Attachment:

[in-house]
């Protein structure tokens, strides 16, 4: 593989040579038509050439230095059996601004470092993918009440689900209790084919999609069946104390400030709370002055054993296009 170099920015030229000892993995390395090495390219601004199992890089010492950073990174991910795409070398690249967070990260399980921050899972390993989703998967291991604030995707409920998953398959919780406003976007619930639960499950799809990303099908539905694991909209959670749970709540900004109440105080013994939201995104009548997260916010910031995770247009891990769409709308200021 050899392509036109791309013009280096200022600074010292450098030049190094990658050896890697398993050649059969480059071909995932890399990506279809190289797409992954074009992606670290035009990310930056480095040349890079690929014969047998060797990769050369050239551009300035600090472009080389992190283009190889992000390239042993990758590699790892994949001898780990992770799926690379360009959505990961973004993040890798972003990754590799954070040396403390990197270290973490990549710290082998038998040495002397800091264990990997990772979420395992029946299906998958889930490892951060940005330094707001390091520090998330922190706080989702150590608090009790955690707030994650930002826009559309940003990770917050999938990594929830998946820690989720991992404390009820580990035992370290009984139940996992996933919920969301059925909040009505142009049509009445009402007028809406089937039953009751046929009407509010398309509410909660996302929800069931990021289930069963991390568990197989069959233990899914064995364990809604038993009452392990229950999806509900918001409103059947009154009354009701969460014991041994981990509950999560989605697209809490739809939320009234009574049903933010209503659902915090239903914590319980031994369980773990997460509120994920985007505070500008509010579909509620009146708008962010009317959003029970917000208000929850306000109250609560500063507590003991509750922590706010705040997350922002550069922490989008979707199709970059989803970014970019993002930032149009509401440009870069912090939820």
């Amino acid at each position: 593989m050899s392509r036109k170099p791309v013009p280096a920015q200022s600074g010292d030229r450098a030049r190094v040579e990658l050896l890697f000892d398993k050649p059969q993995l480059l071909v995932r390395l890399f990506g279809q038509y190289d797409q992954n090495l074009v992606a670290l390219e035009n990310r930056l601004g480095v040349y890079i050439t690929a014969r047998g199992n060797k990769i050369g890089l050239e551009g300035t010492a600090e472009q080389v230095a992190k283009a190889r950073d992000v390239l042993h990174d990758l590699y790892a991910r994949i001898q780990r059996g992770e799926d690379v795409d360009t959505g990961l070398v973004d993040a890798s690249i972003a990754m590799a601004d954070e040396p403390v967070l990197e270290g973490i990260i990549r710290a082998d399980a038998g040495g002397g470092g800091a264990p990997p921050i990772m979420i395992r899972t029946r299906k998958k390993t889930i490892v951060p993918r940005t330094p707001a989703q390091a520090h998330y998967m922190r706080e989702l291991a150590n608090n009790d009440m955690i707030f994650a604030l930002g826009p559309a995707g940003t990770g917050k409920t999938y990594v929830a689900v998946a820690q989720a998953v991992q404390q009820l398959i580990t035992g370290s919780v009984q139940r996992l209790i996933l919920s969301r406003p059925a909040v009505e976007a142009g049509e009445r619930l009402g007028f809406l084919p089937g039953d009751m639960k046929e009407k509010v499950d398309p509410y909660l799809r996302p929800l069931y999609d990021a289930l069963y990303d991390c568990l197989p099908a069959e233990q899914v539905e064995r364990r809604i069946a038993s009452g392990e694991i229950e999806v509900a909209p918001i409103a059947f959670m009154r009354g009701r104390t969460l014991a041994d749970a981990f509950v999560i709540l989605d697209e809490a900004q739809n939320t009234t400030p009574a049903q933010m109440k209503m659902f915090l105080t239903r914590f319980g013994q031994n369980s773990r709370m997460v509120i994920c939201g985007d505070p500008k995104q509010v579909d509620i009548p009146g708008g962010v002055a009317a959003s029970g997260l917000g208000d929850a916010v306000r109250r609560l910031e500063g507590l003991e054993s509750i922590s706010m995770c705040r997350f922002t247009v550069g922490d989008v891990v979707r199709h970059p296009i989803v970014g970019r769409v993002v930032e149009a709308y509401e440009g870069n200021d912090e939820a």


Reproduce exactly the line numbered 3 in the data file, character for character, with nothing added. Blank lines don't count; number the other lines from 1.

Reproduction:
């Amino acid at each position: 593989m050899s392509r036109k170099p791309v013009p280096a920015q200022s600074g010292d030229r450098a030049r190094v040579e990658l050896l890697f000892d398993k050649p059969q993995l480059l071909v995932r390395l890399f990506g279809q038509y190289d797409q992954n090495l074009v992606a670290l390219e035009n990310r930056l601004g480095v040349y890079i050439t690929a014969r047998g199992n060797k990769i050369g890089l050239e551009g300035t010492a600090e472009q080389v230095a992190k283009a190889r950073d992000v390239l042993h990174d990758l590699y790892a991910r994949i001898q780990r059996g992770e799926d690379v795409d360009t959505g990961l070398v973004d993040a890798s690249i972003a990754m590799a601004d954070e040396p403390v967070l990197e270290g973490i990260i990549r710290a082998d399980a038998g040495g002397g470092g800091a264990p990997p921050i990772m979420i395992r899972t029946r299906k998958k390993t889930i490892v951060p993918r940005t330094p707001a989703q390091a520090h998330y998967m922190r706080e989702l291991a150590n608090n009790d009440m955690i707030f994650a604030l930002g826009p559309a995707g940003t990770g917050k409920t999938y990594v929830a689900v998946a820690q989720a998953v991992q404390q009820l398959i580990t035992g370290s919780v009984q139940r996992l209790i996933l919920s969301r406003p059925a909040v009505e976007a142009g049509e009445r619930l009402g007028f809406l084919p089937g039953d009751m639960k046929e009407k509010v499950d398309p509410y909660l799809r996302p929800l069931y999609d990021a289930l069963y990303d991390c568990l197989p099908a069959e233990q899914v539905e064995r364990r809604i069946a038993s009452g392990e694991i229950e999806v509900a909209p918001i409103a059947f959670m009154r009354g009701r104390t969460l014991a041994d749970a981990f509950v999560i709540l989605d697209e809490a900004q739809n939320t009234t400030p009574a049903q933010m109440k209503m659902f915090l105080t239903r914590f319980g013994q031994n369980s773990r709370m997460v509120i994920c939201g985007d505070p500008k995104q509010v579909d509620i009548p009146g708008g962010v002055a009317a959003s029970g997260l917000g208000d929850a916010v306000r109250r609560l910031e500063g507590l003991e054993s509750i922590s706010m995770c705040r997350f922002t247009v550069g922490d989008v891990v979707r199709h970059p296009i989803v970014g970019r769409v993002v930032e149009a709308y509401e440009g870069n200021d912090e939820a």